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To me, the structure doesn't seem as tight in novels as it does in movies, either. I don't write screenplays so have no basis for quibbling with Snyder about how  necessary it is to make certain things appear on an exact PAGE. But I've been cautious from the get-go about applying what he says wholesale to novels. I prefer a strategy that seems both less rigid and more closely related to the novel form, such as Larry Brooks's Story Engineering.
#6 - August 07, 2013, 07:51 AM
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Are screenwriters becoming more rigid? I don't know. There will always be room for great books and movies, conventional or not. Learning about structure hasn't diminished by enjoyment of good movies or books. I once checked out Story by Robert McKee and could barely get through it (this was much earlier in my writing career and most likely I wasn't ready for it), but Save the Cat was not only enjoyable, but it dissected the movie as never before. I also enjoyed Save the Cat goes to the Movies. It's like music. I can appreciate a Missa Cantata by Mozart or Bach much more because I know its structure.

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#7 - August 07, 2013, 08:36 AM
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Interesting article. While plug and write formulas can create dull and predictable plot lines, structure is not necessarily the enemy.

A knowledge of structure and what 'works' is an essential part of learning the craft of writing. People have used certain structures, beats, plot points since the Greeks wrote plays. Eve Heidi Bine-Stock has an excellent series on writing picture books which analyzes structure and is a great aide to understanding how picture books work.

I think it is much like the art of painting. One has to know how to paint a recognizable image before one can throw away the rules and create an impressionist masterpiece. One believes Van Gogh could have painted realistic trees if he wanted to and his distortions were done on purpose. A writer needs to understand structure and how to create a 'formula' plot before jumping off to create his or her own original interpretation.

It is when screen writers or novelists don't develop their craft past the point of mirroring a set structure that it becomes an anchor destroying creativity. Hollywood fails us when it churns out mass-produced movies that have nothing more than mandatory beats.

I say learn the beats and then march to the beat of your own drummer.

rainchains
#8 - August 07, 2013, 09:10 AM

It's not prescriptive structure that makes a story bland. It's how that structure is filled in. You still need complex characters, engaging plots, etc. and Hollywood hasn't been delivering on that in its recent string of sequels.
#9 - August 07, 2013, 09:37 AM
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I feel like I'm still seeing pleasingly varied novel structures and plots.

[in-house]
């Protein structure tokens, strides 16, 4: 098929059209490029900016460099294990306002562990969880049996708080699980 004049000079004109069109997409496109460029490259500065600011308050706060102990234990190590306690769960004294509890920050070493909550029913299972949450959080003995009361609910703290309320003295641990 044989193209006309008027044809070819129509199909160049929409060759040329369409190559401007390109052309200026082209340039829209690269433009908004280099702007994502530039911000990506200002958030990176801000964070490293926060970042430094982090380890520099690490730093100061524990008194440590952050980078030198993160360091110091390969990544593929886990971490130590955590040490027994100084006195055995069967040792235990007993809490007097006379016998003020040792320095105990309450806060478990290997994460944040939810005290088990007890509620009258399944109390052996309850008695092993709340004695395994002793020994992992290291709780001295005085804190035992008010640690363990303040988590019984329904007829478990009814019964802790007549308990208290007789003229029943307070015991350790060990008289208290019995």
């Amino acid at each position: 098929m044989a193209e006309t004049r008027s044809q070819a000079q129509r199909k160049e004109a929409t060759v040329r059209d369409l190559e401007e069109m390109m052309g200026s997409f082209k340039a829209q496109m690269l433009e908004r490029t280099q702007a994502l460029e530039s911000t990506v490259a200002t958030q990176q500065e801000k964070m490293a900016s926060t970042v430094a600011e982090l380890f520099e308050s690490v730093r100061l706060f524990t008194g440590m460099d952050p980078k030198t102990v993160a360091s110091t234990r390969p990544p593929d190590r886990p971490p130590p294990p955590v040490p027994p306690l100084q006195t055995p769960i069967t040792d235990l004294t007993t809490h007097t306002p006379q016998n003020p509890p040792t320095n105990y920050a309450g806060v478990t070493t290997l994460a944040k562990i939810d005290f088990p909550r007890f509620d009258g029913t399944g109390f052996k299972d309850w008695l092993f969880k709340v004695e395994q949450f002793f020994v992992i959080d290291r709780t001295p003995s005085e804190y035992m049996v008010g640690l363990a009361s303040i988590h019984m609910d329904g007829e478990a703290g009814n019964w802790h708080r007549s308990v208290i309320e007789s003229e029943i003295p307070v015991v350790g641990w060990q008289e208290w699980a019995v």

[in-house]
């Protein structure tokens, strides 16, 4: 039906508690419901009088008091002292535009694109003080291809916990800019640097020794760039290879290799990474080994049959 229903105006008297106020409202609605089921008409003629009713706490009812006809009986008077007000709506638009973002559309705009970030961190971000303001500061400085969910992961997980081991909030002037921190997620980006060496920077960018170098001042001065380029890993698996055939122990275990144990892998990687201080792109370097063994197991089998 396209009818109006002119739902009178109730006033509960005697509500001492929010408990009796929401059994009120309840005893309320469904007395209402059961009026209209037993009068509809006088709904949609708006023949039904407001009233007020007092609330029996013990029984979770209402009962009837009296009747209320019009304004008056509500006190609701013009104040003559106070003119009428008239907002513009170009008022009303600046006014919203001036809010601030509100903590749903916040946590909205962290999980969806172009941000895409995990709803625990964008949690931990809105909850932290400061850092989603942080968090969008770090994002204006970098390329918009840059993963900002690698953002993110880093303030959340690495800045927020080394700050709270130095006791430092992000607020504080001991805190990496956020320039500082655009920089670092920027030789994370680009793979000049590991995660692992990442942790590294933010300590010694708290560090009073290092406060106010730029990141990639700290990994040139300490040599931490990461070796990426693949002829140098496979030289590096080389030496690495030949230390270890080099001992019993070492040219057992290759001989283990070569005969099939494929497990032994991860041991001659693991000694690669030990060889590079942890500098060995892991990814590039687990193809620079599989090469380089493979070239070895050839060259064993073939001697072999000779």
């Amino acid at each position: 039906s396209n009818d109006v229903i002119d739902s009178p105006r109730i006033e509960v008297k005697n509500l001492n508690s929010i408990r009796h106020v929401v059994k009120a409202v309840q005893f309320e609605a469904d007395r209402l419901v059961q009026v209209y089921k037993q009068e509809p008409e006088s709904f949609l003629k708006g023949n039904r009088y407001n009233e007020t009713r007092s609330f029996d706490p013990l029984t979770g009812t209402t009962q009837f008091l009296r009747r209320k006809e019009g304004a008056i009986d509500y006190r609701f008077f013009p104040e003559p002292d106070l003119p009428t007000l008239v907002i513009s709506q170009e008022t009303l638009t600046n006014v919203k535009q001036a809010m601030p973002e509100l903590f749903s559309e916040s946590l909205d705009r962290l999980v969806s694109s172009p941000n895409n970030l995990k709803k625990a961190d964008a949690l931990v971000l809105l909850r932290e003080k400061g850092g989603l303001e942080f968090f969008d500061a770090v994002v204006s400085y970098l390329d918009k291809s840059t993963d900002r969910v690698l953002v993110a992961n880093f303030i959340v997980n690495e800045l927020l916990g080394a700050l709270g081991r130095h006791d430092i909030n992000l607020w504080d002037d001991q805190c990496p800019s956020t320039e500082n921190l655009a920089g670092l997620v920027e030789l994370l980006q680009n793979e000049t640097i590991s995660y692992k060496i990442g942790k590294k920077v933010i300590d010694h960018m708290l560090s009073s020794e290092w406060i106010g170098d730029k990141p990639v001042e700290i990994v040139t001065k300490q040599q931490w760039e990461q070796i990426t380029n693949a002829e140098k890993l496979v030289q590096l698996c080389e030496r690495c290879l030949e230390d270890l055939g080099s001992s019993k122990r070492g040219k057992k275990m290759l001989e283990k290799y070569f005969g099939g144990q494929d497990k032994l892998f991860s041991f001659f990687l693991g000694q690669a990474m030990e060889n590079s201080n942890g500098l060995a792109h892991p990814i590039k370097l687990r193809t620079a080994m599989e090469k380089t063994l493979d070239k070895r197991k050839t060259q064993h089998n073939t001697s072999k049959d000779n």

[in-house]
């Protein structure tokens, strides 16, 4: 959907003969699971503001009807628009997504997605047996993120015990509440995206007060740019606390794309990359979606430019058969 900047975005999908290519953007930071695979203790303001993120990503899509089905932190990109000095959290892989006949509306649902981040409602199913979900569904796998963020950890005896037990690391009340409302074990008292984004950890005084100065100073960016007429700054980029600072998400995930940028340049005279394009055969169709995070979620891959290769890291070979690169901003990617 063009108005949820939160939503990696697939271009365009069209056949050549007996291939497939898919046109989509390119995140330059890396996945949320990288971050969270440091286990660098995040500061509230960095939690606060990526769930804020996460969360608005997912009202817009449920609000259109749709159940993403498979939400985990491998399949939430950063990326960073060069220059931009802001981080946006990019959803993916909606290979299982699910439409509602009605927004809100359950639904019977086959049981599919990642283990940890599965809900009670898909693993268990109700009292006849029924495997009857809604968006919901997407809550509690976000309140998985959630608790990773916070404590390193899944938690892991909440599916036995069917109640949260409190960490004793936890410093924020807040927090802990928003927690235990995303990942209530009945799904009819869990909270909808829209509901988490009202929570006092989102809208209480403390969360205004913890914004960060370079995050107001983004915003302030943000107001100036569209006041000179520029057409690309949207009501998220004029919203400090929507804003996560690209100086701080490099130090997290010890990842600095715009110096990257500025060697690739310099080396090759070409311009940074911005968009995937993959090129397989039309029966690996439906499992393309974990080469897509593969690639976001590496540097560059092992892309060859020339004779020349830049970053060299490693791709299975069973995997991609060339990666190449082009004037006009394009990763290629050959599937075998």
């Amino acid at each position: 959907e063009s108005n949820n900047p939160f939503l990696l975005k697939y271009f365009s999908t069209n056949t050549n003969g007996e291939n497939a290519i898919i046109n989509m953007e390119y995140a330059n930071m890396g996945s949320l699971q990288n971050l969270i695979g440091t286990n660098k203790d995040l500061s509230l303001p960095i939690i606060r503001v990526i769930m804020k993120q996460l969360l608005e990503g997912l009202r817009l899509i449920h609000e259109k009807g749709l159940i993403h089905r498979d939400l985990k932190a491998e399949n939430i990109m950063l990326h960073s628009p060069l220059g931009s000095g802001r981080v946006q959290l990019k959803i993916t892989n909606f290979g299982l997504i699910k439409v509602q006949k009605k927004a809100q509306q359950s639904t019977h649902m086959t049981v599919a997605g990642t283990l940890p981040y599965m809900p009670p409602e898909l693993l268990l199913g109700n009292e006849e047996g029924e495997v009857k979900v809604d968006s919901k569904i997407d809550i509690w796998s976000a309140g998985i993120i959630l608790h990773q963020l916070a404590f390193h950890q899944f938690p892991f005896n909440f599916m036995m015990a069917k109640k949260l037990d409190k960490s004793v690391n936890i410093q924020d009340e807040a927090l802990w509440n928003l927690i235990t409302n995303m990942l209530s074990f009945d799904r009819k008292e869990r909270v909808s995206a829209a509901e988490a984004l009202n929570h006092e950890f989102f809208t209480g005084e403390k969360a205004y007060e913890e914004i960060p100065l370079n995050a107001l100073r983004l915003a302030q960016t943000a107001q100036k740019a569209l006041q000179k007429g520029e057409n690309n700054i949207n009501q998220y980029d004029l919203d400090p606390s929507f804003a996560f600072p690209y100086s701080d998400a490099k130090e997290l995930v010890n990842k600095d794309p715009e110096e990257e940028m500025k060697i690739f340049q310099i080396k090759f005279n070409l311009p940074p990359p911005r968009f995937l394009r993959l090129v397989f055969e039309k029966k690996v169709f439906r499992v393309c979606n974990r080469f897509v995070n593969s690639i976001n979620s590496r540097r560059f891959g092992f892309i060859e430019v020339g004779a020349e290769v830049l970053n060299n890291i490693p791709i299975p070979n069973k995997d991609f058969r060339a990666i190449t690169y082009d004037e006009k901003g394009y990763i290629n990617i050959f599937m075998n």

As far as movies go, two I saw over the last 6 months seemed to follow this structure without losing the "save the cat" moment that made me like the characters anew (aka not relying on earlier movies to keep me liking them). I really enjoyed the Star Trek sequel and Iron Man 3. Yes, they were obvious and heavy-handed with their plotting (*****SPOILERS***** when Tony Stark tells Pepper she is everything to him and if he lost her he'd have nothing, or when Kirk died and Spock screamed his name then went on a rampage after Khan). In those movies I could see what was coming next but did I ever enjoy watching it. I think that's the big thing with me--even if the beats are predictable it's how they are pulled off that makes the story for me.

If those films had not kept the "save the cat" likeability of the characters, I might have found them boring or trite, like the Tobey Maguire Spider-Man movies lost me.

I don't think STC is the be-all end-all but I do appreciate its formula when applied to this type of commercial, plot-driven story. I'd rather have characters I can hang my hat on with a tried-and-true plot, than inconsistent/boring/unrelatable characters in a plot I've never seen before.
#10 - August 07, 2013, 11:31 AM
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I say learn the beats and then march to the beat of your own drummer.


Well said, Rainchains.
Vijaya
#11 - August 07, 2013, 11:40 AM
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I know the end of a Seinfeld episode is always going to tie two seemingly unrelated plot points together in a wacky freeze frame, but I still enjoy it. The formula is comforting. I think if the story is entertaining and well-written, a familiar structure is not necessarily a problem.
#12 - August 07, 2013, 07:54 PM

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Very interesting article! As a moviegoer, I really appreciate movies that break the formula, such as 500 Days of Summer and Memento.
#13 - August 08, 2013, 02:41 PM